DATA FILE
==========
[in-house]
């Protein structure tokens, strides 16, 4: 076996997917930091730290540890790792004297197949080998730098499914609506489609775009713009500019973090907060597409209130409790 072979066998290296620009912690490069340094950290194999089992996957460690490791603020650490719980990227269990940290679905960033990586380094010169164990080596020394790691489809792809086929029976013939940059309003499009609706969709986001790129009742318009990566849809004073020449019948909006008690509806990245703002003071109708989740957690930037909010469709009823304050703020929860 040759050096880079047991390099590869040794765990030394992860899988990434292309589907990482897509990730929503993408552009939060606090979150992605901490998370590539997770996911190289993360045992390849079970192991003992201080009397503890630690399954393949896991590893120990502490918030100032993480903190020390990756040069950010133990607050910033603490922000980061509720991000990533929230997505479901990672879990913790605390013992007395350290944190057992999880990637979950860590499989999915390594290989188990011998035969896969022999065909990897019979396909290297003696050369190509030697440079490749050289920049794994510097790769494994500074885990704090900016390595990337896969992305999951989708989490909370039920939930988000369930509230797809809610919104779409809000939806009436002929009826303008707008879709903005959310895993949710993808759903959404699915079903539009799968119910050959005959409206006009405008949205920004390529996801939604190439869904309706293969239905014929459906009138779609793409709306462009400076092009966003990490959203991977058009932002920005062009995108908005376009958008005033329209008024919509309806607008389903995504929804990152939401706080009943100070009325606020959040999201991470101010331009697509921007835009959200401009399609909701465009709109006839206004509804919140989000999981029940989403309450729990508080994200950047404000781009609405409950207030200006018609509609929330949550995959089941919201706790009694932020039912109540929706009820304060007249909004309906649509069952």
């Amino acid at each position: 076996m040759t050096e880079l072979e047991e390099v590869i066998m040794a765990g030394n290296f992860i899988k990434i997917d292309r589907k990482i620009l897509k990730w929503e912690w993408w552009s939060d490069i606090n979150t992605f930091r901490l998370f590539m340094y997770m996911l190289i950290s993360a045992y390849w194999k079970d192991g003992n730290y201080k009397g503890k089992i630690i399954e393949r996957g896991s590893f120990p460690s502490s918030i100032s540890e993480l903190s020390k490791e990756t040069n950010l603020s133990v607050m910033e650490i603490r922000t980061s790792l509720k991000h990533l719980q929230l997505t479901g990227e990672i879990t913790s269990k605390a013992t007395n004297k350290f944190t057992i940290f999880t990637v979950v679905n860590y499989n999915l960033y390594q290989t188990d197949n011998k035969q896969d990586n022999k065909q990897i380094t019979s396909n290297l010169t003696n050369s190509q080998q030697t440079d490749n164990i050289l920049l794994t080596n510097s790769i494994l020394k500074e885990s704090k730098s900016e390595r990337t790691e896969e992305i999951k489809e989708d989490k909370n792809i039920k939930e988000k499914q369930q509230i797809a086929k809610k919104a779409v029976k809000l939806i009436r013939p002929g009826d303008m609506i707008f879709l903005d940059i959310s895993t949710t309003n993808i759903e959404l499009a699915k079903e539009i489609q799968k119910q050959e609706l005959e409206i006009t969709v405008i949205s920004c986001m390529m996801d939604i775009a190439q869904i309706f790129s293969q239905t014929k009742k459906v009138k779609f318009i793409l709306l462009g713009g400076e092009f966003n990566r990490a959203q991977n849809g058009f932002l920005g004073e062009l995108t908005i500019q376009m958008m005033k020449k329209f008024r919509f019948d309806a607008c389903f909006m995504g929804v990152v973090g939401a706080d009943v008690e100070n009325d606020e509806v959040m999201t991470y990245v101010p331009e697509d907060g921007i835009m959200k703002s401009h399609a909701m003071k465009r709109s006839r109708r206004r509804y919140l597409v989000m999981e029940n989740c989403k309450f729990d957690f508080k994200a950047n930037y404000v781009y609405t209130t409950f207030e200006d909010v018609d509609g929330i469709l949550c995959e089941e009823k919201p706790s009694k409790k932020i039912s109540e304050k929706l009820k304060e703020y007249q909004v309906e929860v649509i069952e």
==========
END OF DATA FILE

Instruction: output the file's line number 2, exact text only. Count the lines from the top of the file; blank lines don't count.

């Protein structure tokens, strides 16, 4: 076996997917930091730290540890790792004297197949080998730098499914609506489609775009713009500019973090907060597409209130409790 072979066998290296620009912690490069340094950290194999089992996957460690490791603020650490719980990227269990940290679905960033990586380094010169164990080596020394790691489809792809086929029976013939940059309003499009609706969709986001790129009742318009990566849809004073020449019948909006008690509806990245703002003071109708989740957690930037909010469709009823304050703020929860 040759050096880079047991390099590869040794765990030394992860899988990434292309589907990482897509990730929503993408552009939060606090979150992605901490998370590539997770996911190289993360045992390849079970192991003992201080009397503890630690399954393949896991590893120990502490918030100032993480903190020390990756040069950010133990607050910033603490922000980061509720991000990533929230997505479901990672879990913790605390013992007395350290944190057992999880990637979950860590499989999915390594290989188990011998035969896969022999065909990897019979396909290297003696050369190509030697440079490749050289920049794994510097790769494994500074885990704090900016390595990337896969992305999951989708989490909370039920939930988000369930509230797809809610919104779409809000939806009436002929009826303008707008879709903005959310895993949710993808759903959404699915079903539009799968119910050959005959409206006009405008949205920004390529996801939604190439869904309706293969239905014929459906009138779609793409709306462009400076092009966003990490959203991977058009932002920005062009995108908005376009958008005033329209008024919509309806607008389903995504929804990152939401706080009943100070009325606020959040999201991470101010331009697509921007835009959200401009399609909701465009709109006839206004509804919140989000999981029940989403309450729990508080994200950047404000781009609405409950207030200006018609509609929330949550995959089941919201706790009694932020039912109540929706009820304060007249909004309906649509069952």